It doesn’t seem to be what we’re after. The thing we’re trying to capture is changes in the way that the verse has been set in the early print witnesses and subsequently relineated by various editors.
The quarto and folio text might not be set in the same way. There are lots of cases in Shakespeare where the quarto text sets a passage as prose (say) and the folio sets it as verse. Or one splits verse lines in half (in order to use up more white space), or crams two half lines onto one line (in order to use less white space).
Subsequent editors will combine two lines or split up one line. They might decide that the line break should come in a different place. In most cases, editors are responding to the underlying metrical pattern and number of beats.
We can just use the <note> element to offer a narrative description of the changes (e.g., “Rowe breaks the line after garden”). We’ve also thought about using <app> to treat lineation alongside the collations. But it’s proving to be tricky to record the lemma and reading for relineation.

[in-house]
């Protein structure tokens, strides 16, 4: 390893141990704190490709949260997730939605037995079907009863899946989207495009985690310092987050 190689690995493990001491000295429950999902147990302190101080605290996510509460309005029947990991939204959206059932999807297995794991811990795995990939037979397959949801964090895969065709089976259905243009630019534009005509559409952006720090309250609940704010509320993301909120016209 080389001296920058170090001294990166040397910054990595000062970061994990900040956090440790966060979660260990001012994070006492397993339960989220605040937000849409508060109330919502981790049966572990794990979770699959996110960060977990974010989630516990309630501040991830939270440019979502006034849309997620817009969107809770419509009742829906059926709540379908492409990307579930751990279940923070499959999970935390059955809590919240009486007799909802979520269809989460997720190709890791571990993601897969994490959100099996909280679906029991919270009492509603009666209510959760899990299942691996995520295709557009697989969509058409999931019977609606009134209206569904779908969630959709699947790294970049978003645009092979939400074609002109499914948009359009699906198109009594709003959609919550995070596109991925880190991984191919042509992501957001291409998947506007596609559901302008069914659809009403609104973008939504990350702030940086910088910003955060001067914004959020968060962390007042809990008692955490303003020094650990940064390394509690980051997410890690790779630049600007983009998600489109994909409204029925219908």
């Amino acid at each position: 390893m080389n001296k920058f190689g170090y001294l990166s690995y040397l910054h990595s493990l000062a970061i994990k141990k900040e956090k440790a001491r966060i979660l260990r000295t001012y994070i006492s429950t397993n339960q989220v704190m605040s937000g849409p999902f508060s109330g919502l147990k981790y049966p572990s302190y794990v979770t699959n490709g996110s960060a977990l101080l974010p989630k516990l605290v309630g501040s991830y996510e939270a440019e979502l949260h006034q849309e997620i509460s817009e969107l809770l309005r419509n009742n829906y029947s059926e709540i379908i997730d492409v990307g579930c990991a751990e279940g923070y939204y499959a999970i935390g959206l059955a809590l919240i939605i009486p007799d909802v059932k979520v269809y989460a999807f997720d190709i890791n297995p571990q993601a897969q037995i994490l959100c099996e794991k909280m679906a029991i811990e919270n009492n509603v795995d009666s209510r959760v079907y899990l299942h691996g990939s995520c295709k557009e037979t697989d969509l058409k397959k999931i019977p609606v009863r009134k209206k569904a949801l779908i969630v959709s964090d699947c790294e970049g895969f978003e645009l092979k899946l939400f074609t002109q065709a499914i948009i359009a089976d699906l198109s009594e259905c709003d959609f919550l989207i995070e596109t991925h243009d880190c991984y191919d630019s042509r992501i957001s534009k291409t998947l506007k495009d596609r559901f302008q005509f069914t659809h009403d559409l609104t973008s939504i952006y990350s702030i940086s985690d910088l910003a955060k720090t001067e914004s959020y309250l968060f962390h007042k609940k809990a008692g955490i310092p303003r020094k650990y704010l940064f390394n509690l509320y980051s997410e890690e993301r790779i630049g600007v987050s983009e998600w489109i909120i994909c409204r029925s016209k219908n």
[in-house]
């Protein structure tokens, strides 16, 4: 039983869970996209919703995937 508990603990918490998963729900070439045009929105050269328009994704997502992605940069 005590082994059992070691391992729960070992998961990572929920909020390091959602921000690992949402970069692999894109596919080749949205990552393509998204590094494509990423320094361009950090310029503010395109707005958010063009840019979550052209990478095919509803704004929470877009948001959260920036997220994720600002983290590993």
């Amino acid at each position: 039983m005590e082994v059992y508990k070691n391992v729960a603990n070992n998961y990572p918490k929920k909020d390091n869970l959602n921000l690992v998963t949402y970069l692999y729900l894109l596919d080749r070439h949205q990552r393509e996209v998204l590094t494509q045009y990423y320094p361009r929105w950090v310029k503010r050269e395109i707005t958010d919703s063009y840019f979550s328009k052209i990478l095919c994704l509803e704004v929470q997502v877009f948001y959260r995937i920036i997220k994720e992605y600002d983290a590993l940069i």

Thanks in advance to anyone who can provide examples or thoughts!
I think it depends what you mean by relineation. Does http://www.tei-c.org/release/doc/tei-p5-doc/en/html/ref-retrace.html do what you want?
Dr James Cummings, Academic IT Services, University of Oxford
On 24 Jul 2017 20:22, Janelle Jenstad <[log in to unmask]> wrote:
Dear TEI colleagues,
I am trying to find a TEI method for recording editorial relineations of verse in Renaissance drama. Context: We are taking a corpus tagged in an idiosyncratic “SGMLvish” and converting everything to TEI. Some of the conversions are relatively simple; others are requiring a wholesale rethink of our editorial procedures.
Our predecessor project included relineations with other textual variants in a single collation file. We are using the double endpoint attachment method for collation.
I’d be very glad if someone would point us to some examples in any project. Or if we are not finding the right section of the guidelines, please point me to the right spot.
(I don’t normally post questions to this list because I have the great good fortune of working 10 feet away from Martin Holmes. But he is on holiday. Hoping the TEI hive can help out in his absence!)
Associate Professor, Department of English, University of Victoria
Skype: janelle.jenstad; Cell: +1 250-858-7269; Time zone: UTC -8